According to the Green Teen website, the Cornell Cooperative Extension Dutchess County program “empowers urban youth to be effective community change-agents by immersing them in the local food system.” Teens work in a vegetable garden and then sell the fruits of their labor via a mobile market, offering affordable fresh food to parts of the community that do not readily have access to healthy, locally grown produce, especially senior centers, public housing and health centers. Each year, a photography exhibit displays their experiences.
As in earlier years, FGB has been wholeheartedly supported by the Beacon community, and non-baked-goods assistance has come in the form of brand new laser-cut signage from Fabhaus; tablecloths from the Roundhouse; handmade fabric bunting banners from Blackbird Attic Boutique; window floral arrangements from Diana Mae Flowers; window display/design from Margaux Lange; and supplies, design services, fliers, decor and more from Homespun Foods, Beth Poague, Liz Birch, P&P Printing (in New Windsor) and the UPS Store (in Fishkill), just to name a few.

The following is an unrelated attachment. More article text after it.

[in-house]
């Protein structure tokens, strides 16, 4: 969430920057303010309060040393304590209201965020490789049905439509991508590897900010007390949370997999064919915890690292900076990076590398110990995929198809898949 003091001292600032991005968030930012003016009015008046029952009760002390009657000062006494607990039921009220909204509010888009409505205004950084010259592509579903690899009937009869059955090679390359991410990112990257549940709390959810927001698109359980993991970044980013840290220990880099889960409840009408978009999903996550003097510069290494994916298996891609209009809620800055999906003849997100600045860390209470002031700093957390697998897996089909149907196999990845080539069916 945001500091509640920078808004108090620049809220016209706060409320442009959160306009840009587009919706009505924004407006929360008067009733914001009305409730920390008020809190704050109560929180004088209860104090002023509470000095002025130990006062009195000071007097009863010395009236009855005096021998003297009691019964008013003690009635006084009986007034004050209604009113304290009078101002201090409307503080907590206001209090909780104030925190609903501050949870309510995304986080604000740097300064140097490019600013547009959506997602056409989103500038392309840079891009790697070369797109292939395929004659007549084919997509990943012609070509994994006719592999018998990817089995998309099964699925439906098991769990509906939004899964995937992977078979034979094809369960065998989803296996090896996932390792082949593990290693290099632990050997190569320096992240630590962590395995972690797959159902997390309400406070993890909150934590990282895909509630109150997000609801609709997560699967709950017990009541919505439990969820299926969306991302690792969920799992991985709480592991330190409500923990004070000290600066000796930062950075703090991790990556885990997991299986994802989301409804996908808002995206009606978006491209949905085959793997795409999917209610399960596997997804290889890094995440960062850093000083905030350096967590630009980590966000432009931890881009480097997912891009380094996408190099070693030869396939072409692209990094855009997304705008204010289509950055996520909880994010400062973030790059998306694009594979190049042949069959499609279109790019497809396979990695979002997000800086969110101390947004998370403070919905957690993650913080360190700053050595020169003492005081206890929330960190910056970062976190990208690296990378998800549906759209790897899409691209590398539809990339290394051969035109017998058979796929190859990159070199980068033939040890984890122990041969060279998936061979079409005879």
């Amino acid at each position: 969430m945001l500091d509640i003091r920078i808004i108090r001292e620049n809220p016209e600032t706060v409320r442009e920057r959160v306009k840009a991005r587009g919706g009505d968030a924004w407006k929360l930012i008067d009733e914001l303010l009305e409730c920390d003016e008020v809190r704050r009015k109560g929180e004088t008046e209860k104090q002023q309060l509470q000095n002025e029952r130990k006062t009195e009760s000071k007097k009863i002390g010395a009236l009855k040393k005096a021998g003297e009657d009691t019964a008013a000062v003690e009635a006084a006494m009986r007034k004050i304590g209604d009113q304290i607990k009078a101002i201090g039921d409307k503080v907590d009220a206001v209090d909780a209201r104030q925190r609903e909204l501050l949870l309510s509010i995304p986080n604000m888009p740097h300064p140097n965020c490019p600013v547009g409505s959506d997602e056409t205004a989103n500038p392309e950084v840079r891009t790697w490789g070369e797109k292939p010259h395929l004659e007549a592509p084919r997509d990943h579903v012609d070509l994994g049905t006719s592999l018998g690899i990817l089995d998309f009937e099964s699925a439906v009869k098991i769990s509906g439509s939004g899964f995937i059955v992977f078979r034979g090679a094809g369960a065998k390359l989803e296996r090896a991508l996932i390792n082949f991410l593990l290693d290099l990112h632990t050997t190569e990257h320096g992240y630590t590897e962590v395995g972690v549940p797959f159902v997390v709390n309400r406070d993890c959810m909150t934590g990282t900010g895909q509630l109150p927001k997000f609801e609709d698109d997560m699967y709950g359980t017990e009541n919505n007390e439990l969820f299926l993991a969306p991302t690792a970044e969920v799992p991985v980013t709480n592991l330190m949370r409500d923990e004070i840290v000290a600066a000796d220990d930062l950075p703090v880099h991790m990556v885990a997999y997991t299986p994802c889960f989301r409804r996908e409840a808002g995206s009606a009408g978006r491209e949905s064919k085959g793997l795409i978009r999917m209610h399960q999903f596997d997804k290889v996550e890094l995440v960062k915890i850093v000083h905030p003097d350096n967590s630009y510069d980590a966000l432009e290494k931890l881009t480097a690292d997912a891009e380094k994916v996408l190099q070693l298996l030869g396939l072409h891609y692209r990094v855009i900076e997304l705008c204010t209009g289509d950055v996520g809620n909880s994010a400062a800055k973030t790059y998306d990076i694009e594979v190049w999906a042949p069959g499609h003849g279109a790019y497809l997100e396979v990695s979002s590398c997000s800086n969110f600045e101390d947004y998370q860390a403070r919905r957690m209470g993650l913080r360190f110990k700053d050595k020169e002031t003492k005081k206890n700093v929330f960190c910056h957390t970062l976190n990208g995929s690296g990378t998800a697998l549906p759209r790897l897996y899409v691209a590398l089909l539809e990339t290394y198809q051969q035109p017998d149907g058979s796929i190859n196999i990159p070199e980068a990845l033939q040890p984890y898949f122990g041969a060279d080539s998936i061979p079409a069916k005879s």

As for the edible donations: Most offer “interesting flavors, many with fresh fruit and spices,” according to Tornello. A small sampling includes pistachio brown butter doughnuts from the Darling Kitchen (Tornello’s own baking business); assorted gluten-free goodies from Ella’s Bellas; bacon bourbon chocolate-chip cookies from Barb’s Butchery; sun-dried tomato and goat cheese turnovers from Stacie Merrill; vegan and gluten-free Rice Krispies Treats from Kara Dean-Assael; brownies from Judith Filc; banana bread mini loaves from Clarice Allee; and breads from Beacon Bread, with plenty more to come.
The bake sale is cash only, and every bit of that cash will go directly to Green Teen. If you would like to donate your baked goods — from madeleines to macarons, basically any sweet, handmade (no mixes, please) edibles for the fundraiser are still welcomed. As the organizers explained (having run out the first year, not realizing the capacity of the Beacon sweet tooth): “Once the last doughnut, cookie, or muffin has been sold, FGB closes up shop, hands over 100 percent of the proceeds to the beneficiary, and vanishes. Like superheroes, but with aprons instead of tights.”
To coordinate your donation, email FGB at email@example.com or call 845-243-3855. For more information, visit their website, forgoodnessbake.org, and the Facebook page. For more information about the Green Teens, visit greenteen.org.Did you find this article useful or informative? Please consider a donation to support our work. Even $5 a month, charged automatically to your credit card, would be terrific. We are able to provide this website and our weekly print paper free to the community -- and pay our writers, photographers and editors for their hard work -- because of the generosity of readers like you.